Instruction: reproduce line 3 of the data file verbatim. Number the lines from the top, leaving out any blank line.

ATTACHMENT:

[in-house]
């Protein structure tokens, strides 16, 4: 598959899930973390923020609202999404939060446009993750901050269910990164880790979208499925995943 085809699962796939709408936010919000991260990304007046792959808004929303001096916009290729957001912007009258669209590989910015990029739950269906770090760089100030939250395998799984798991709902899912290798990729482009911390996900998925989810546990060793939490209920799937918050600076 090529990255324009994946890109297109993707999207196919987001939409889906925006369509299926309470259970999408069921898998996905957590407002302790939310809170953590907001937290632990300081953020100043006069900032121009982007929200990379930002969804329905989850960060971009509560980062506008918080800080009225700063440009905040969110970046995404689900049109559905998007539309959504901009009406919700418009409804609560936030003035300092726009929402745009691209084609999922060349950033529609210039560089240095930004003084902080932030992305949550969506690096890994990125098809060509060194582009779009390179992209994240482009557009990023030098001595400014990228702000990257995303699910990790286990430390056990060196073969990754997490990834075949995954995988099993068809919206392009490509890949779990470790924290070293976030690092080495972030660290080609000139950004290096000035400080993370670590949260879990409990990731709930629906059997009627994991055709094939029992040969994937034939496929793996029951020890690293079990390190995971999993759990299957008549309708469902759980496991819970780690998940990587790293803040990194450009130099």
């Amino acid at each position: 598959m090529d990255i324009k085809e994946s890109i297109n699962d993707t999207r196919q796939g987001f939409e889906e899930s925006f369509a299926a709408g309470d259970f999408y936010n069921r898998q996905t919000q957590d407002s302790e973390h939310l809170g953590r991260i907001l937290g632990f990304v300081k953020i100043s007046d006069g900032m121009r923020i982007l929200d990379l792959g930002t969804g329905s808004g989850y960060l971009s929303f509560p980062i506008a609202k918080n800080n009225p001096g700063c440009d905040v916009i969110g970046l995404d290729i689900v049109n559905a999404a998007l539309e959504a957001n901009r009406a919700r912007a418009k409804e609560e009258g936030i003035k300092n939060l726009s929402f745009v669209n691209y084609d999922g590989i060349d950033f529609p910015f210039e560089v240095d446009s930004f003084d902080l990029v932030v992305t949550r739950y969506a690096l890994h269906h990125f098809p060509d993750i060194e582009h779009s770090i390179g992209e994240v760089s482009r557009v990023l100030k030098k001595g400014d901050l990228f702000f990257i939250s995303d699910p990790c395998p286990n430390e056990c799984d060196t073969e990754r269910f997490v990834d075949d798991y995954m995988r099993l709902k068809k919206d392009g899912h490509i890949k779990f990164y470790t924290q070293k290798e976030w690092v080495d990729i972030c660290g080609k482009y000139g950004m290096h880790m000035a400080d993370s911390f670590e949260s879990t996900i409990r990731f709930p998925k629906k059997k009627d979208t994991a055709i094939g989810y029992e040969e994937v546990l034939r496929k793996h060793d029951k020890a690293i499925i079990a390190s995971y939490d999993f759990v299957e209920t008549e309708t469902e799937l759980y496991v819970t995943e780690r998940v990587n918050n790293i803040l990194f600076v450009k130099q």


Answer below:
């Amino acid at each position: 598959m090529d990255i324009k085809e994946s890109i297109n699962d993707t999207r196919q796939g987001f939409e889906e899930s925006f369509a299926a709408g309470d259970f999408y936010n069921r898998q996905t919000q957590d407002s302790e973390h939310l809170g953590r991260i907001l937290g632990f990304v300081k953020i100043s007046d006069g900032m121009r923020i982007l929200d990379l792959g930002t969804g329905s808004g989850y960060l971009s929303f509560p980062i506008a609202k918080n800080n009225p001096g700063c440009d905040v916009i969110g970046l995404d290729i689900v049109n559905a999404a998007l539309e959504a957001n901009r009406a919700r912007a418009k409804e609560e009258g936030i003035k300092n939060l726009s929402f745009v669209n691209y084609d999922g590989i060349d950033f529609p910015f210039e560089v240095d446009s930004f003084d902080l990029v932030v992305t949550r739950y969506a690096l890994h269906h990125f098809p060509d993750i060194e582009h779009s770090i390179g992209e994240v760089s482009r557009v990023l100030k030098k001595g400014d901050l990228f702000f990257i939250s995303d699910p990790c395998p286990n430390e056990c799984d060196t073969e990754r269910f997490v990834d075949d798991y995954m995988r099993l709902k068809k919206d392009g899912h490509i890949k779990f990164y470790t924290q070293k290798e976030w690092v080495d990729i972030c660290g080609k482009y000139g950004m290096h880790m000035a400080d993370s911390f670590e949260s879990t996900i409990r990731f709930p998925k629906k059997k009627d979208t994991a055709i094939g989810y029992e040969e994937v546990l034939r496929k793996h060793d029951k020890a690293i499925i079990a390190s995971y939490d999993f759990v299957e209920t008549e309708t469902e799937l759980y496991v819970t995943e780690r998940v990587n918050n790293i803040l990194f600076v450009k130099q």